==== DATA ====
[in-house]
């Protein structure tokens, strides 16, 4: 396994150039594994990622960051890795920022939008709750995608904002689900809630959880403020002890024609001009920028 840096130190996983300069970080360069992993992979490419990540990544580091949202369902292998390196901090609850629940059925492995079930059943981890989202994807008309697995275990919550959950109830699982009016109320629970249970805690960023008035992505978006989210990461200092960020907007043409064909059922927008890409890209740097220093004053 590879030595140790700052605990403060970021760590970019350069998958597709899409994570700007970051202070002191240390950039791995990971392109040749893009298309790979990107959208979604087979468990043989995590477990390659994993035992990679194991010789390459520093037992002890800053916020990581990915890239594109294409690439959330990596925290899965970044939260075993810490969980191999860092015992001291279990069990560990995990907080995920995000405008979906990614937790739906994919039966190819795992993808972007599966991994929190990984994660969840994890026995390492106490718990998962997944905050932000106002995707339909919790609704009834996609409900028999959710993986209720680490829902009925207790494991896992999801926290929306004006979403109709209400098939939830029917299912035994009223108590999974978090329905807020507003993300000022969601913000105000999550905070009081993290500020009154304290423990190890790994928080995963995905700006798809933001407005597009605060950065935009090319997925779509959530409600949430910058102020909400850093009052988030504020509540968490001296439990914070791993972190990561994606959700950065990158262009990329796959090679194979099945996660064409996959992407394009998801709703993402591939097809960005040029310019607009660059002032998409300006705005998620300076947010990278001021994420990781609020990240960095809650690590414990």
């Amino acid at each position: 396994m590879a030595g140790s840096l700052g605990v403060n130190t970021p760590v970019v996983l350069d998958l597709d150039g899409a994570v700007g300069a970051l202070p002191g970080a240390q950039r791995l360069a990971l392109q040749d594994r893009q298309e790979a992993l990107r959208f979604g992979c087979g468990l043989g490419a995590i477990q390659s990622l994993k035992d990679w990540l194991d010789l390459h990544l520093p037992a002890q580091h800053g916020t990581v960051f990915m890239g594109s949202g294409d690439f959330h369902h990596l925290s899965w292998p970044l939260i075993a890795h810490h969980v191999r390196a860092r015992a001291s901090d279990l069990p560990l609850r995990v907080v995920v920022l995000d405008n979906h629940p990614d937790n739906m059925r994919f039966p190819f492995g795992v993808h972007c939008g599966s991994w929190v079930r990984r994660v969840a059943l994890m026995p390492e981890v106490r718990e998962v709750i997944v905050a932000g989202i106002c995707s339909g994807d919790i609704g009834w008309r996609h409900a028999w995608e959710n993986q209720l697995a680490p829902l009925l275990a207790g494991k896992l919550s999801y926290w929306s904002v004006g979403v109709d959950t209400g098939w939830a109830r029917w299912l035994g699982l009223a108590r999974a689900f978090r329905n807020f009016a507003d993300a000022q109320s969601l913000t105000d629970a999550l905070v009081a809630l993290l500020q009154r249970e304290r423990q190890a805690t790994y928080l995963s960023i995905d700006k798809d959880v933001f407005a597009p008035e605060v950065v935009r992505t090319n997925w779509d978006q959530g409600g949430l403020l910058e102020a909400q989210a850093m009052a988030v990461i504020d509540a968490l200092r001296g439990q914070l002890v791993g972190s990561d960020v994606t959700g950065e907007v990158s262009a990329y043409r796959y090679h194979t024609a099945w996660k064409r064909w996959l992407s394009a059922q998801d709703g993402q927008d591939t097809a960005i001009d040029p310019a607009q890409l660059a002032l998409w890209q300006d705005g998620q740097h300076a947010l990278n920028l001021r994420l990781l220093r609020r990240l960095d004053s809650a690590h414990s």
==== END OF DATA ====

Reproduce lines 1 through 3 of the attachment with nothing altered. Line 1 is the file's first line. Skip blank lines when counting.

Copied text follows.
[in-house]
């Protein structure tokens, strides 16, 4: 396994150039594994990622960051890795920022939008709750995608904002689900809630959880403020002890024609001009920028 840096130190996983300069970080360069992993992979490419990540990544580091949202369902292998390196901090609850629940059925492995079930059943981890989202994807008309697995275990919550959950109830699982009016109320629970249970805690960023008035992505978006989210990461200092960020907007043409064909059922927008890409890209740097220093004053 590879030595140790700052605990403060970021760590970019350069998958597709899409994570700007970051202070002191240390950039791995990971392109040749893009298309790979990107959208979604087979468990043989995590477990390659994993035992990679194991010789390459520093037992002890800053916020990581990915890239594109294409690439959330990596925290899965970044939260075993810490969980191999860092015992001291279990069990560990995990907080995920995000405008979906990614937790739906994919039966190819795992993808972007599966991994929190990984994660969840994890026995390492106490718990998962997944905050932000106002995707339909919790609704009834996609409900028999959710993986209720680490829902009925207790494991896992999801926290929306004006979403109709209400098939939830029917299912035994009223108590999974978090329905807020507003993300000022969601913000105000999550905070009081993290500020009154304290423990190890790994928080995963995905700006798809933001407005597009605060950065935009090319997925779509959530409600949430910058102020909400850093009052988030504020509540968490001296439990914070791993972190990561994606959700950065990158262009990329796959090679194979099945996660064409996959992407394009998801709703993402591939097809960005040029310019607009660059002032998409300006705005998620300076947010990278001021994420990781609020990240960095809650690590414990």
């Amino acid at each position: 396994m590879a030595g140790s840096l700052g605990v403060n130190t970021p760590v970019v996983l350069d998958l597709d150039g899409a994570v700007g300069a970051l202070p002191g970080a240390q950039r791995l360069a990971l392109q040749d594994r893009q298309e790979a992993l990107r959208f979604g992979c087979g468990l043989g490419a995590i477990q390659s990622l994993k035992d990679w990540l194991d010789l390459h990544l520093p037992a002890q580091h800053g916020t990581v960051f990915m890239g594109s949202g294409d690439f959330h369902h990596l925290s899965w292998p970044l939260i075993a890795h810490h969980v191999r390196a860092r015992a001291s901090d279990l069990p560990l609850r995990v907080v995920v920022l995000d405008n979906h629940p990614d937790n739906m059925r994919f039966p190819f492995g795992v993808h972007c939008g599966s991994w929190v079930r990984r994660v969840a059943l994890m026995p390492e981890v106490r718990e998962v709750i997944v905050a932000g989202i106002c995707s339909g994807d919790i609704g009834w008309r996609h409900a028999w995608e959710n993986q209720l697995a680490p829902l009925l275990a207790g494991k896992l919550s999801y926290w929306s904002v004006g979403v109709d959950t209400g098939w939830a109830r029917w299912l035994g699982l009223a108590r999974a689900f978090r329905n807020f009016a507003d993300a000022q109320s969601l913000t105000d629970a999550l905070v009081a809630l993290l500020q009154r249970e304290r423990q190890a805690t790994y928080l995963s960023i995905d700006k798809d959880v933001f407005a597009p008035e605060v950065v935009r992505t090319n997925w779509d978006q959530g409600g949430l403020l910058e102020a909400q989210a850093m009052a988030v990461i504020d509540a968490l200092r001296g439990q914070l002890v791993g972190s990561d960020v994606t959700g950065e907007v990158s262009a990329y043409r796959y090679h194979t024609a099945w996660k064409r064909w996959l992407s394009a059922q998801d709703g993402q927008d591939t097809a960005i001009d040029p310019a607009q890409l660059a002032l998409w890209q300006d705005g998620q740097h300076a947010l990278n920028l001021r994420l990781l220093r609020r990240l960095d004053s809650a690590h414990s």